The lone Border Control Officer kindly helped me recover my tracks and I took the opportunity of making him feel at ease enough to get some more information about the current state of affairs.
I then said my goodbyes and had my second puncture of the day in the same wheel. I started to put a new inner tube into the tyre when a gust picked up the machine and blew it over on it's side. I found the best solution was to place it directly into wind and keep it level by using a full tall can of Bud-Light! I ran the risk of being arrested as it wasn't in a paper bag but then thought "hey let's live on the edge"!
I was on my way again and with the voice of the Border Guard still in my ears warning me that there were no facilities, houses etc for the next 60 miles I headed off into an increasing wind. I lost count of the number of patrol units that frequented the area.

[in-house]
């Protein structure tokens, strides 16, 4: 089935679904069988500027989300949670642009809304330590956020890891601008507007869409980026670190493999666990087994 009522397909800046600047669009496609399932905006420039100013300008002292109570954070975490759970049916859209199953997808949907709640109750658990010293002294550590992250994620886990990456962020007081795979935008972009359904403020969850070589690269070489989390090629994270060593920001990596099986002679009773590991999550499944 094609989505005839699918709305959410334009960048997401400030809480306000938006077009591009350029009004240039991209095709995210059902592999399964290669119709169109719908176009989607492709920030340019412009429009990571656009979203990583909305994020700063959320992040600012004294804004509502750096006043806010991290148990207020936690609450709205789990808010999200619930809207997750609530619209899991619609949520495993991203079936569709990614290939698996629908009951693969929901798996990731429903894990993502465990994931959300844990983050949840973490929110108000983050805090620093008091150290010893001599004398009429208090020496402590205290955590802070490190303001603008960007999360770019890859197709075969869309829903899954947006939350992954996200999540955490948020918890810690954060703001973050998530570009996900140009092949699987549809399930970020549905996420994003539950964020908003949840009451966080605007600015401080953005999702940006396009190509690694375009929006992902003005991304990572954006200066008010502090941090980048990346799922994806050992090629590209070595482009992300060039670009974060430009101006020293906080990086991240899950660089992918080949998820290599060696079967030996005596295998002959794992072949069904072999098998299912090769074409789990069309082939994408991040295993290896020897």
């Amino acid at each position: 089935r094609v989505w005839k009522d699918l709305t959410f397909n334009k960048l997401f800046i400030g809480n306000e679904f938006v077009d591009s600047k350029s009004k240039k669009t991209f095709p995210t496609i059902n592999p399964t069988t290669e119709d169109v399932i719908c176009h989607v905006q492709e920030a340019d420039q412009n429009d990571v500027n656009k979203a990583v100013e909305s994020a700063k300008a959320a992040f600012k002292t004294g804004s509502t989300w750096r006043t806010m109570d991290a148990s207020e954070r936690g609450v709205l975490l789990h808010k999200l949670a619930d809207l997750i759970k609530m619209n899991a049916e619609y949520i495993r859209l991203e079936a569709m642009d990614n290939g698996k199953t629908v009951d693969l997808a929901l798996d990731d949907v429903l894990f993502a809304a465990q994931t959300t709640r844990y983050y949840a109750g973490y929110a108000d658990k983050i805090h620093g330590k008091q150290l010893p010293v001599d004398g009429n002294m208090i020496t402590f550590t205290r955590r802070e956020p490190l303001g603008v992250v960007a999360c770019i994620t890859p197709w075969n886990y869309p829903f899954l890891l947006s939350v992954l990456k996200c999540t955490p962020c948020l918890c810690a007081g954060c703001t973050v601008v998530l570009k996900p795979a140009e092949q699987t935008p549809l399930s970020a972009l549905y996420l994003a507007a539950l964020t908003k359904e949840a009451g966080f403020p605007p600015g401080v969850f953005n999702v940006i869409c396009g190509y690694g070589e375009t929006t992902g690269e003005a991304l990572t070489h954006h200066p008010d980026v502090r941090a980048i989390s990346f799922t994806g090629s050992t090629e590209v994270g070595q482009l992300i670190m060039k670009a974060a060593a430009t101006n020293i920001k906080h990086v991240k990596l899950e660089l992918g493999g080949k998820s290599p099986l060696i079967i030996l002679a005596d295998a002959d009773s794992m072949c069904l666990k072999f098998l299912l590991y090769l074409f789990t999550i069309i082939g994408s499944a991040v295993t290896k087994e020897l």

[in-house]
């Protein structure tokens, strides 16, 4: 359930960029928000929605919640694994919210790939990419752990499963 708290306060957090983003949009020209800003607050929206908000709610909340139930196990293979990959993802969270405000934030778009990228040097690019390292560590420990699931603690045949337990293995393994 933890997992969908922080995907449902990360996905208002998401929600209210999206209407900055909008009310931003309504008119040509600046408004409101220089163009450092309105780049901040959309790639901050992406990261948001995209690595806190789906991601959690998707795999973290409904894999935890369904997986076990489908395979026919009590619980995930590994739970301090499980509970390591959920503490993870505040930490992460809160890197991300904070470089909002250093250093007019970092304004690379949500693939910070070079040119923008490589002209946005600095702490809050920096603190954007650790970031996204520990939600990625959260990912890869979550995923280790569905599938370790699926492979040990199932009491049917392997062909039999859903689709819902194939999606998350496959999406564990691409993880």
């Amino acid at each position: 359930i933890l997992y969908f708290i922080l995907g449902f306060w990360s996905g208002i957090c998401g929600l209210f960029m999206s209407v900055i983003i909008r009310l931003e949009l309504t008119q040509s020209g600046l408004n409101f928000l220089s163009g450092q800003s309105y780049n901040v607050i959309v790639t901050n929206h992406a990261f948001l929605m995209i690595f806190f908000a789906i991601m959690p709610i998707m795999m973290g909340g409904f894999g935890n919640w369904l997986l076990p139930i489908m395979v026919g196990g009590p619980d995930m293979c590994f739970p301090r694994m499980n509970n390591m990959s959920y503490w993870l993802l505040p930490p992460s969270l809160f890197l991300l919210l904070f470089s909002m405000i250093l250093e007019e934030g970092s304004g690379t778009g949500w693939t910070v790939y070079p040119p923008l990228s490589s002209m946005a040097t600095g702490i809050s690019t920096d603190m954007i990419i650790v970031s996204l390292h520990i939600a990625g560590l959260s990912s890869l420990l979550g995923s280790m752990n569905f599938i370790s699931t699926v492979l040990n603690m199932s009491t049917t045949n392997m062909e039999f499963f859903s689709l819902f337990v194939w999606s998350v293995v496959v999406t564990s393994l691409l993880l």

I was making an average speed of 7mph into an increasingly strong cold wind and I was so glad once again to be sort of snug and warm inside my 'car'.
I had a distinct advantage in spotting the 'hidden' border units and decided to stop and have a chat with one of them who was amongst the bushes.
Officer Alan X looked wary at first but I then found out that he already expected me along that route and seemed somewhat chuffed that I bothered to single him out for a chat!
How naive of me to think that they did not know I was coming! They know when a rat moves in this area, which by coincidence was what I saw crossing a few yards from the border. By the way it was heading into the USA and there is probably a bad omen there!